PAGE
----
If all goes according to schedule, a high-end cannabis dispensary will open next spring on a rowdy section of Christopher Columbus Drive downtown.
According to Bonilla, Cannaboutique will be anything but rowdy. With a design that wouldn’t look out of place in Chelsea or Soho, Bonilla it appears, is looking to provide a decidedly up-scale experience.
The daughter of a Dominican mother and Puerto Rican father, Bonilla has the cred that comes with having grown up in Jersey City and then worked for corporate behemoths like New York Life and Morgan Stanley.
As a child growing up in Lafayette, Bonilla recalls a rougher time in Jersey City. “My mom locked us up as soon as we came home from school.” She went on to graduate from James Ferris High School, the same school her father attended.
With several other dispensaries opening in Jersey City in the next year, including a high-profile operation co-owned by the actor and rapper Ice T, Bonilla understands the challenges. “It’s going to be a competitive market,” she said. However, she plans to draw on her background across the river, explaining, “I can use my experience as a marketer to use technology to my advantage.”
I ask Bonilla what drove her to retail cannabis. Is she a smoker or an entrepreneur? “I would say both … I’ve always been entrepreneurial. I’ve always been a fan of cannabis.”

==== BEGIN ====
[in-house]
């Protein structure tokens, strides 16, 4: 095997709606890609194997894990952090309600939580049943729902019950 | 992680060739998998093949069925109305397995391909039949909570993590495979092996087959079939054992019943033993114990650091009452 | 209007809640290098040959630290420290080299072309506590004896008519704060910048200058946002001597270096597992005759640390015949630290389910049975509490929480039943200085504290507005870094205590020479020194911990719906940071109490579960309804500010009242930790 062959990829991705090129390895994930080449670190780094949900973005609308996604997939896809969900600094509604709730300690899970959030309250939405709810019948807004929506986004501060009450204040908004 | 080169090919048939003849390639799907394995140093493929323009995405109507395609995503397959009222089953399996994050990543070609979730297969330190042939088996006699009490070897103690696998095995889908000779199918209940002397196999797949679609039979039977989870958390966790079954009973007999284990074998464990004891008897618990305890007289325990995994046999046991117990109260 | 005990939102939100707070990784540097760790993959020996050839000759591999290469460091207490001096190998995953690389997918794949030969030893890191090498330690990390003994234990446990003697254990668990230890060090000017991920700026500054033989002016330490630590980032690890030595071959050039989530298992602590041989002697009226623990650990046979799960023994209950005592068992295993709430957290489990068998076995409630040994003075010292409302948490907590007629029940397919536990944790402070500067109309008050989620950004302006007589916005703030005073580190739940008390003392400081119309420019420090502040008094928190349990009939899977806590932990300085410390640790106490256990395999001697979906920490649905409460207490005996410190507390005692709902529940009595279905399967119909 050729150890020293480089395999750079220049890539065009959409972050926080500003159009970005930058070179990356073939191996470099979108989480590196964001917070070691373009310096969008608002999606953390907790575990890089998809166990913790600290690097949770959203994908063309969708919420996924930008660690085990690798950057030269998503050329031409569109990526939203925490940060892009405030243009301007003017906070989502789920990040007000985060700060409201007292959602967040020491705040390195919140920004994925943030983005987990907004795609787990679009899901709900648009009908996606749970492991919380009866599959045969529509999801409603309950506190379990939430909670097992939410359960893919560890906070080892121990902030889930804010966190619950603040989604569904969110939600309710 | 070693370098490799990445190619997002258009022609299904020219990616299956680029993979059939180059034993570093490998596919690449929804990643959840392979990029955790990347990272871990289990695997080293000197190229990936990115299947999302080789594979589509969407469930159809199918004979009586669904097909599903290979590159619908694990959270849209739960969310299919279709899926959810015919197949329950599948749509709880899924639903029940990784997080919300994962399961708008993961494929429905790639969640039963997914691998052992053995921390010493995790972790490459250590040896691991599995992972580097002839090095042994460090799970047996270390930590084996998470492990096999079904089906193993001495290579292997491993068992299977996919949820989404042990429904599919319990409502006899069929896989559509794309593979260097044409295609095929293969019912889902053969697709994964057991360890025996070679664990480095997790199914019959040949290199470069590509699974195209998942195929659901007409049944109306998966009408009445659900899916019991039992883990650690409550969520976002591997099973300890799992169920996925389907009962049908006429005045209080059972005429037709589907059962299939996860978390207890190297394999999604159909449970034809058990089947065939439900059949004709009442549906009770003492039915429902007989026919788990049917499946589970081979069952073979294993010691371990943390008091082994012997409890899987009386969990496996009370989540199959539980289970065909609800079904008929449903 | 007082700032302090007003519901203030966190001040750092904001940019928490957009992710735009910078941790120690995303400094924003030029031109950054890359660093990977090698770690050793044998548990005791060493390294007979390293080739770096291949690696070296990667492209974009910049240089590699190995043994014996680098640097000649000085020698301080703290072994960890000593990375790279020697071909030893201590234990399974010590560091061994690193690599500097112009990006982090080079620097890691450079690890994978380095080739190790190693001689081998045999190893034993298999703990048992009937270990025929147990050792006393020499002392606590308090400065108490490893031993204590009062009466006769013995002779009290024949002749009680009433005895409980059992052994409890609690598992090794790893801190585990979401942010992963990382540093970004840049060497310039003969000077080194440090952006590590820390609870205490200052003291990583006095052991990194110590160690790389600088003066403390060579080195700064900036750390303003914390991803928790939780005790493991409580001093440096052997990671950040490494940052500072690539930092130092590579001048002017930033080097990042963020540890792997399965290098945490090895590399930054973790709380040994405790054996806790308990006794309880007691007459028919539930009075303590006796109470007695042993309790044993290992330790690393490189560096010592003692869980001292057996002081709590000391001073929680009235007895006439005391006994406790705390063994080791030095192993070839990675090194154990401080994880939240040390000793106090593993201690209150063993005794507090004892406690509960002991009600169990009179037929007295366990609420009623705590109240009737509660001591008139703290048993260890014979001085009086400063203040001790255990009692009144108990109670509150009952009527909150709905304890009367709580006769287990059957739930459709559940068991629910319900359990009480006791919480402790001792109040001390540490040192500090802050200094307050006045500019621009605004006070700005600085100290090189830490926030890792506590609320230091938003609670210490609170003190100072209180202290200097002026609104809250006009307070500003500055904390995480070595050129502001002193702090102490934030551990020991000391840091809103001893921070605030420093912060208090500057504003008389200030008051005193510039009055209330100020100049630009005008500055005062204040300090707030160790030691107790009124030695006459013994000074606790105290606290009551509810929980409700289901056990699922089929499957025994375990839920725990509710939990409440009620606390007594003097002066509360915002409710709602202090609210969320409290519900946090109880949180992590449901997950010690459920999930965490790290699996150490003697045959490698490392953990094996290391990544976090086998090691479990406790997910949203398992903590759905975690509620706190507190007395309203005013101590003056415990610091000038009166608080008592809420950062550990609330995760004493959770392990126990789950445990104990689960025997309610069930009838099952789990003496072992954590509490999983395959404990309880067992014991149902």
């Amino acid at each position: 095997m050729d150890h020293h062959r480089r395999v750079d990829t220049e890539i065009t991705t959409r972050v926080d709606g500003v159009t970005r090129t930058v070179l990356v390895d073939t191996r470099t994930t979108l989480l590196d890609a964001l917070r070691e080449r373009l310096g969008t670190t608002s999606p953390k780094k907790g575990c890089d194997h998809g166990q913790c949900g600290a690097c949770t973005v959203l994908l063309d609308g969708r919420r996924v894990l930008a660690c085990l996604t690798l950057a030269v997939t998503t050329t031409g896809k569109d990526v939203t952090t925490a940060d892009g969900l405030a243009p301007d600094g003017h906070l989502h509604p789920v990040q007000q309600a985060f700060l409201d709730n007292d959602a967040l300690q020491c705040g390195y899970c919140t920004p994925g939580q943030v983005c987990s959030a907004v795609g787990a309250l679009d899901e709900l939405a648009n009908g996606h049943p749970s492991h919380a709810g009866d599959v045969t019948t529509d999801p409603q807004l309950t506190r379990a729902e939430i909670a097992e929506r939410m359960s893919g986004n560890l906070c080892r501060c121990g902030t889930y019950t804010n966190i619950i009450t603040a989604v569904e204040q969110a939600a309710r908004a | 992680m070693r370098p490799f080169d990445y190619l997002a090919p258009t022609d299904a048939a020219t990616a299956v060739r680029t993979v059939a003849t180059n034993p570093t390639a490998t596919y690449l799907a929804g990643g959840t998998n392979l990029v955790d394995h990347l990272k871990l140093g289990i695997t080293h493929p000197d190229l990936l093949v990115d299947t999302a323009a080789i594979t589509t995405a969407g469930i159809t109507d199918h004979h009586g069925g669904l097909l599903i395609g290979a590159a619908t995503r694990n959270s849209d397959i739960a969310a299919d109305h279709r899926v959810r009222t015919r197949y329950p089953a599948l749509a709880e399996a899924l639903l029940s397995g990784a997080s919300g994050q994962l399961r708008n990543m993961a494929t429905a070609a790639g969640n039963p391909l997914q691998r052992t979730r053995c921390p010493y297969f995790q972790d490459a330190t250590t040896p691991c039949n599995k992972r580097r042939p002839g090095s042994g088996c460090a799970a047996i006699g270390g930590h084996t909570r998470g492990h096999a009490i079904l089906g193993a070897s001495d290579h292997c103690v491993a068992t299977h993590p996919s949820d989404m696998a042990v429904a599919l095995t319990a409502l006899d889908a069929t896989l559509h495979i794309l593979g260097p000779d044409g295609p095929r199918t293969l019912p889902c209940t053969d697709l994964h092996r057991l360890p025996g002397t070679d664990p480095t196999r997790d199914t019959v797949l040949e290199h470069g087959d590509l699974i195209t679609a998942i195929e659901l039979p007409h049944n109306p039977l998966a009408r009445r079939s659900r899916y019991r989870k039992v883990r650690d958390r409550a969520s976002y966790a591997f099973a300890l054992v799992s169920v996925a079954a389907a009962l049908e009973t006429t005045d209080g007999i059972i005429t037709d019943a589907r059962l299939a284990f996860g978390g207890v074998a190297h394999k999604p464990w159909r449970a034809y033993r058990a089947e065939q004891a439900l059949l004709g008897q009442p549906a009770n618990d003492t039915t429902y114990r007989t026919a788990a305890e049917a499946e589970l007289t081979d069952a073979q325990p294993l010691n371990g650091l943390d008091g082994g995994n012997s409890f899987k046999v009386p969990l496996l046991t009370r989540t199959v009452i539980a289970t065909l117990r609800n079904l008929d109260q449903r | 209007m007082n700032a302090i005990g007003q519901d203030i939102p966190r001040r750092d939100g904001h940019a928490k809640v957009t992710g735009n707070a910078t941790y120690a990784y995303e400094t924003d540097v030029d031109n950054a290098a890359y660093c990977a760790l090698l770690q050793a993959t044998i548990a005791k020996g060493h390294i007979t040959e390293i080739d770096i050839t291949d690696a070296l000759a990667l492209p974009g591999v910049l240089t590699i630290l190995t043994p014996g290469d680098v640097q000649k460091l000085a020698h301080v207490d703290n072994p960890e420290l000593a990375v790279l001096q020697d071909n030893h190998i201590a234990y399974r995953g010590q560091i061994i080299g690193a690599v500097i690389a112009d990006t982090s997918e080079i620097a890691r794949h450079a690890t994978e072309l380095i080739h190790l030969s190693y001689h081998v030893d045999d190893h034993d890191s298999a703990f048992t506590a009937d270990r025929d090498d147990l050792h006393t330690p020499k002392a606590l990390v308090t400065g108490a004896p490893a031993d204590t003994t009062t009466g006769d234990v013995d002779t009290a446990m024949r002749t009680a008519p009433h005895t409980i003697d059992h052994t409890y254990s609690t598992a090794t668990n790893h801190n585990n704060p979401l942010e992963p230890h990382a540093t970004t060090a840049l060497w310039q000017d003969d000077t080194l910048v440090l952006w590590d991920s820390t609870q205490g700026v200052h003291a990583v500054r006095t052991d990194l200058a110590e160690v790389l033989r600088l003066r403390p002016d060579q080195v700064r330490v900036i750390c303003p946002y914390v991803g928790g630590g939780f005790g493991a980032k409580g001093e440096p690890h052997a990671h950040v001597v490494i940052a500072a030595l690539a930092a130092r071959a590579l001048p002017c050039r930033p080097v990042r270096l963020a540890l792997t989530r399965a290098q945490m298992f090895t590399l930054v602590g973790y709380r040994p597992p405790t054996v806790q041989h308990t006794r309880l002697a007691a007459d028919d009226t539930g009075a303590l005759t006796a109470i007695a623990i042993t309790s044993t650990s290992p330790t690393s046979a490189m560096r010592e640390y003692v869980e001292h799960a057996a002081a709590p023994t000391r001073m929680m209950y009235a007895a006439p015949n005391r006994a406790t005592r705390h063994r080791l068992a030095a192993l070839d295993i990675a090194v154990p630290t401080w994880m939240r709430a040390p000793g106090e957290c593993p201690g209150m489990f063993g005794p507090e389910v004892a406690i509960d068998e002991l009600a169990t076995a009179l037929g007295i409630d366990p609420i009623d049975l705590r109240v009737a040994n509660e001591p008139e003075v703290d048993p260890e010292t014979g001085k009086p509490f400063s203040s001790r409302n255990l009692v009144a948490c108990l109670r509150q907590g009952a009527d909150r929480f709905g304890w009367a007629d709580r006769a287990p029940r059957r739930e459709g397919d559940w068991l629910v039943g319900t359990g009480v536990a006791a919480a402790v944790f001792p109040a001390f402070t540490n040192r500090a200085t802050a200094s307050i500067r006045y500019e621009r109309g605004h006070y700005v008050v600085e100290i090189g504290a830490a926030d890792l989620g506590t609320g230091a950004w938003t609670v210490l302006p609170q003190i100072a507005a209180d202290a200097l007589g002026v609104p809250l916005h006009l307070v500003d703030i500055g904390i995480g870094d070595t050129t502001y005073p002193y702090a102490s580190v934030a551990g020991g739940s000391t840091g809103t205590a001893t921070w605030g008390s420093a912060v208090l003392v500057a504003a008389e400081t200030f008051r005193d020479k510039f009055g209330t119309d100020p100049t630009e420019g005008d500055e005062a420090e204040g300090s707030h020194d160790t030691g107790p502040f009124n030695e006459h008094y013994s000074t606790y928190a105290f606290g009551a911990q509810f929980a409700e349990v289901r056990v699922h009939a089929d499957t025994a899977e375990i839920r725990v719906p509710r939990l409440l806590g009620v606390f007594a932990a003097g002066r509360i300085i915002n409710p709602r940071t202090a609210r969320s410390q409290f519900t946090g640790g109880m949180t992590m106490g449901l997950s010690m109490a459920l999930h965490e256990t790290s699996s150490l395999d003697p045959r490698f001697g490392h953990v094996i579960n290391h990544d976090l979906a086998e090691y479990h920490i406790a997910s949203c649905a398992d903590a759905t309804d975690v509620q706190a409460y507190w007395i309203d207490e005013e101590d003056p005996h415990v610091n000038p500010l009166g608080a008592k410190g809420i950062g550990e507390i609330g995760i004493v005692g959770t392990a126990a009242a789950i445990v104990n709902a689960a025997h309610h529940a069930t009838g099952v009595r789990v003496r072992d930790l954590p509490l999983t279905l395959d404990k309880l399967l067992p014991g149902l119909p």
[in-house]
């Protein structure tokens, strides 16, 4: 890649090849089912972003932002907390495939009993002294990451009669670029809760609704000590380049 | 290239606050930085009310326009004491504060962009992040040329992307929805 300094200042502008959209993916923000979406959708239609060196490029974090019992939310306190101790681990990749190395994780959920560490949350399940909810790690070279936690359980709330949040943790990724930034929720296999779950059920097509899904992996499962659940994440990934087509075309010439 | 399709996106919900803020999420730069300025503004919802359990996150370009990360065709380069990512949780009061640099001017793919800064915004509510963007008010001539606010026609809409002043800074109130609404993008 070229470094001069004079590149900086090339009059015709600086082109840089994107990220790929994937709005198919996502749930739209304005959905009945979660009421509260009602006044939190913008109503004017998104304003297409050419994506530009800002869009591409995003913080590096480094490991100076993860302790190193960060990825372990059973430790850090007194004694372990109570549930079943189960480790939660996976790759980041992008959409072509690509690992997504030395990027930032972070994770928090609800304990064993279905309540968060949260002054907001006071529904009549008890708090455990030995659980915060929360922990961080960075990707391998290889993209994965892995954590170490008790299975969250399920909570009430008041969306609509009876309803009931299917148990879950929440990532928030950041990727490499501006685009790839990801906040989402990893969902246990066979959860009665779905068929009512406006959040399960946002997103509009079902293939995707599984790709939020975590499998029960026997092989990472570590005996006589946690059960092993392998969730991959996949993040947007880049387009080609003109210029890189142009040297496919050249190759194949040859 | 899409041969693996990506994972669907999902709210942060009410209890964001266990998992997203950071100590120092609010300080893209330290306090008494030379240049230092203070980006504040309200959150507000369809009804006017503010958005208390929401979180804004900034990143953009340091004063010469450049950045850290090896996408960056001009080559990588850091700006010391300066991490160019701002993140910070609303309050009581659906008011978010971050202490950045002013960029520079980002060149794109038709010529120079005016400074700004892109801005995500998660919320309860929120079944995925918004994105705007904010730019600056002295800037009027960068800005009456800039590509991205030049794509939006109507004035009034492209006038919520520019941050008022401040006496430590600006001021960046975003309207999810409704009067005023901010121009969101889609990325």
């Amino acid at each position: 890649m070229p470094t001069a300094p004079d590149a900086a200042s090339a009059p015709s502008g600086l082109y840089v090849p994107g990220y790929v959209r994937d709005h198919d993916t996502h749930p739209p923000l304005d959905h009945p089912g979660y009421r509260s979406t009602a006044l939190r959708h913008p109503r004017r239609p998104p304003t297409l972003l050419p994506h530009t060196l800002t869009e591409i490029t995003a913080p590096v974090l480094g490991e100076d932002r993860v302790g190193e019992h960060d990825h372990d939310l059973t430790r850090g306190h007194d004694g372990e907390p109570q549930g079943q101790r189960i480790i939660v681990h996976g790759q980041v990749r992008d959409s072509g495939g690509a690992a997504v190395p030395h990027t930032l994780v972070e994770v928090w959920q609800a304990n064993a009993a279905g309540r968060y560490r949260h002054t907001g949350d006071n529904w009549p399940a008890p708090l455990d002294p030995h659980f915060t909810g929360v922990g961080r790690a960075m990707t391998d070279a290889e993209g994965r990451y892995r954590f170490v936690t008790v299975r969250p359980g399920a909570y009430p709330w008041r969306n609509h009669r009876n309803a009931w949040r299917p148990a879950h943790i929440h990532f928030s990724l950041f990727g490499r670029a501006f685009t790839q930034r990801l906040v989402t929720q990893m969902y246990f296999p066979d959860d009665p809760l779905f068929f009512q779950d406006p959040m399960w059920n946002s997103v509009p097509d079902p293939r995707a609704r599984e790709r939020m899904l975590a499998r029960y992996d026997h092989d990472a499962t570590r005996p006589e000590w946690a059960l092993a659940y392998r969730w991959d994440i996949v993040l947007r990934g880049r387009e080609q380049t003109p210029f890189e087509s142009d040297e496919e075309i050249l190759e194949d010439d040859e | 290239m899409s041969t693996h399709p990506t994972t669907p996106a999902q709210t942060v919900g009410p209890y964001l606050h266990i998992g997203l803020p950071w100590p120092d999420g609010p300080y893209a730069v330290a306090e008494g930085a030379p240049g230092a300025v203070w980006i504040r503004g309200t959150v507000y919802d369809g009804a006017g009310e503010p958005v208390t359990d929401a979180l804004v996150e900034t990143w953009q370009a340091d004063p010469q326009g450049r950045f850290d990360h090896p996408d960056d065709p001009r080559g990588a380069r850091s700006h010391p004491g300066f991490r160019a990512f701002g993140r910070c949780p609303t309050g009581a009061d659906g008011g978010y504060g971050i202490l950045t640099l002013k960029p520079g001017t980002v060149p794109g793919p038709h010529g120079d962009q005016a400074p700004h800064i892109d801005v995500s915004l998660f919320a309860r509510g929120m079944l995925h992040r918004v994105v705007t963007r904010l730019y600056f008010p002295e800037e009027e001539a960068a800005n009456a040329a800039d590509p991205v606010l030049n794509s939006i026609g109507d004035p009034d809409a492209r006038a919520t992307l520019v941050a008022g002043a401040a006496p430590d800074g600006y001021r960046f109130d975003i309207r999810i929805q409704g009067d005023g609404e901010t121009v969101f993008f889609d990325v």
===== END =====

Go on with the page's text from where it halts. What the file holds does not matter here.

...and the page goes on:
But cannabis is more than a business for Bonilla, who said she appreciates marijuana’s medicinal properties and believes her store can help people find relief from a society that is “so full of stress and anxiety.”
What, I ask, will distinguish her products from those of other dispensaries? “Ideally we’ll be able to strike some exclusive deals with different vendors,” she told me. She’d also like to host events and parties.
As to the possibility of secondhand smoke wafting into adjoining properties, Bonilla isn’t worried. “We’ll be using top-of-the-line filtration systems. … Even while you’re smoking, ideally you won’t smell the smoke” she says. In addition, she plans to install UV lighting to kill any bacteria in the air.
In allowing for legal cannabis sales, the state has put a premium on affording opportunities to minorities, women, those who have lived in poor neighborhoods, and those affected adversely by previous marijuana laws. Bonilla says that she “pretty much hit all the boxes.” She is quick to point out, however, that she was never convicted of a marijuana-related offense.
Cannaboutique has committed to supporting three local nonprofits with in-store and online promotions, event hosting, and donated employee labor.
Now, having received approval on September 15 from the Jersey City Cannabis Control Board, Bonilla is off to the Planning Board for building permits and presentations to nearby neighborhood groups. “I live in the area. I will make sure to keep the area nice and friendly to everyone. I’m looking to do this the right way.”